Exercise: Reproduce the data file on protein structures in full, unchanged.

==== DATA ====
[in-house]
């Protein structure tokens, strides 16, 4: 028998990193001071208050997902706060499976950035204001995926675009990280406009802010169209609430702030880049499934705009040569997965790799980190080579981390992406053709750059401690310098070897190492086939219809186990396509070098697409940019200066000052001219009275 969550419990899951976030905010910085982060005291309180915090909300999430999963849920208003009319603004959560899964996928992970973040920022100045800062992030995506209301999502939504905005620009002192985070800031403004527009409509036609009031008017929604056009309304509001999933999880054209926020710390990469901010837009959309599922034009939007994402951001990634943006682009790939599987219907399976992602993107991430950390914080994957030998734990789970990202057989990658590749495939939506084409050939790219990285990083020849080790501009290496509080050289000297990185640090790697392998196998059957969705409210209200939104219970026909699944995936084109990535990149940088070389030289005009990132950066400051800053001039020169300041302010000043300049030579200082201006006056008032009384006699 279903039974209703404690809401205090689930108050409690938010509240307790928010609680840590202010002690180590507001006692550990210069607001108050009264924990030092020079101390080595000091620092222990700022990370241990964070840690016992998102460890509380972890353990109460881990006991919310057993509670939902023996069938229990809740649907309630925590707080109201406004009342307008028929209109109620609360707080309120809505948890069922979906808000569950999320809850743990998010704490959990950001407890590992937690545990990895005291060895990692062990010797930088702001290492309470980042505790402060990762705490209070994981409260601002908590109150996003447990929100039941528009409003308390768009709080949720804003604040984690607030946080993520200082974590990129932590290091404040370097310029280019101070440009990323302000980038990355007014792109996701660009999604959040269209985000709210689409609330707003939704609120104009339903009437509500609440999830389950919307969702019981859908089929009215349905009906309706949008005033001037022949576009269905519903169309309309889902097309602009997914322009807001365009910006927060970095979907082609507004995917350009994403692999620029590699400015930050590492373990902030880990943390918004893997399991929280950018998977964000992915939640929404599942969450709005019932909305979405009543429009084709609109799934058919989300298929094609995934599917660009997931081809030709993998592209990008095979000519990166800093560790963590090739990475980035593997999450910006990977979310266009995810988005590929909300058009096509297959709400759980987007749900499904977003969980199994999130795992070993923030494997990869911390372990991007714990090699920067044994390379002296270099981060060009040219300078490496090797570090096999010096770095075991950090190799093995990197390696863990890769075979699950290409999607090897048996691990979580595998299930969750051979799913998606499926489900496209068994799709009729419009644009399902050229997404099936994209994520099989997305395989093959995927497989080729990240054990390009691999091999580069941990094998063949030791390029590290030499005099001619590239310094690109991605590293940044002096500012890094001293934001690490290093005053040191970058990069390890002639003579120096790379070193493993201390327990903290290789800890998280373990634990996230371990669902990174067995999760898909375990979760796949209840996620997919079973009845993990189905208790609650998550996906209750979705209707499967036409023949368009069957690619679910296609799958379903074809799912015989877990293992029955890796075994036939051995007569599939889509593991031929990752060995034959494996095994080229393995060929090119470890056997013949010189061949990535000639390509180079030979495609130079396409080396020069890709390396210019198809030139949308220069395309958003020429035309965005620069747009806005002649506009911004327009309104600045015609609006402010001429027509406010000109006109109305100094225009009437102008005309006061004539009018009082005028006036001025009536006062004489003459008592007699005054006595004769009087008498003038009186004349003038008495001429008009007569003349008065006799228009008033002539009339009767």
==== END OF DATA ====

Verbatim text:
[in-house]
């Protein structure tokens, strides 16, 4: 028998990193001071208050997902706060499976950035204001995926675009990280406009802010169209609430702030880049499934705009040569997965790799980190080579981390992406053709750059401690310098070897190492086939219809186990396509070098697409940019200066000052001219009275 969550419990899951976030905010910085982060005291309180915090909300999430999963849920208003009319603004959560899964996928992970973040920022100045800062992030995506209301999502939504905005620009002192985070800031403004527009409509036609009031008017929604056009309304509001999933999880054209926020710390990469901010837009959309599922034009939007994402951001990634943006682009790939599987219907399976992602993107991430950390914080994957030998734990789970990202057989990658590749495939939506084409050939790219990285990083020849080790501009290496509080050289000297990185640090790697392998196998059957969705409210209200939104219970026909699944995936084109990535990149940088070389030289005009990132950066400051800053001039020169300041302010000043300049030579200082201006006056008032009384006699 279903039974209703404690809401205090689930108050409690938010509240307790928010609680840590202010002690180590507001006692550990210069607001108050009264924990030092020079101390080595000091620092222990700022990370241990964070840690016992998102460890509380972890353990109460881990006991919310057993509670939902023996069938229990809740649907309630925590707080109201406004009342307008028929209109109620609360707080309120809505948890069922979906808000569950999320809850743990998010704490959990950001407890590992937690545990990895005291060895990692062990010797930088702001290492309470980042505790402060990762705490209070994981409260601002908590109150996003447990929100039941528009409003308390768009709080949720804003604040984690607030946080993520200082974590990129932590290091404040370097310029280019101070440009990323302000980038990355007014792109996701660009999604959040269209985000709210689409609330707003939704609120104009339903009437509500609440999830389950919307969702019981859908089929009215349905009906309706949008005033001037022949576009269905519903169309309309889902097309602009997914322009807001365009910006927060970095979907082609507004995917350009994403692999620029590699400015930050590492373990902030880990943390918004893997399991929280950018998977964000992915939640929404599942969450709005019932909305979405009543429009084709609109799934058919989300298929094609995934599917660009997931081809030709993998592209990008095979000519990166800093560790963590090739990475980035593997999450910006990977979310266009995810988005590929909300058009096509297959709400759980987007749900499904977003969980199994999130795992070993923030494997990869911390372990991007714990090699920067044994390379002296270099981060060009040219300078490496090797570090096999010096770095075991950090190799093995990197390696863990890769075979699950290409999607090897048996691990979580595998299930969750051979799913998606499926489900496209068994799709009729419009644009399902050229997404099936994209994520099989997305395989093959995927497989080729990240054990390009691999091999580069941990094998063949030791390029590290030499005099001619590239310094690109991605590293940044002096500012890094001293934001690490290093005053040191970058990069390890002639003579120096790379070193493993201390327990903290290789800890998280373990634990996230371990669902990174067995999760898909375990979760796949209840996620997919079973009845993990189905208790609650998550996906209750979705209707499967036409023949368009069957690619679910296609799958379903074809799912015989877990293992029955890796075994036939051995007569599939889509593991031929990752060995034959494996095994080229393995060929090119470890056997013949010189061949990535000639390509180079030979495609130079396409080396020069890709390396210019198809030139949308220069395309958003020429035309965005620069747009806005002649506009911004327009309104600045015609609006402010001429027509406010000109006109109305100094225009009437102008005309006061004539009018009082005028006036001025009536006062004489003459008592007699005054006595004769009087008498003038009186004349003038008495001429008009007569003349008065006799228009008033002539009339009767």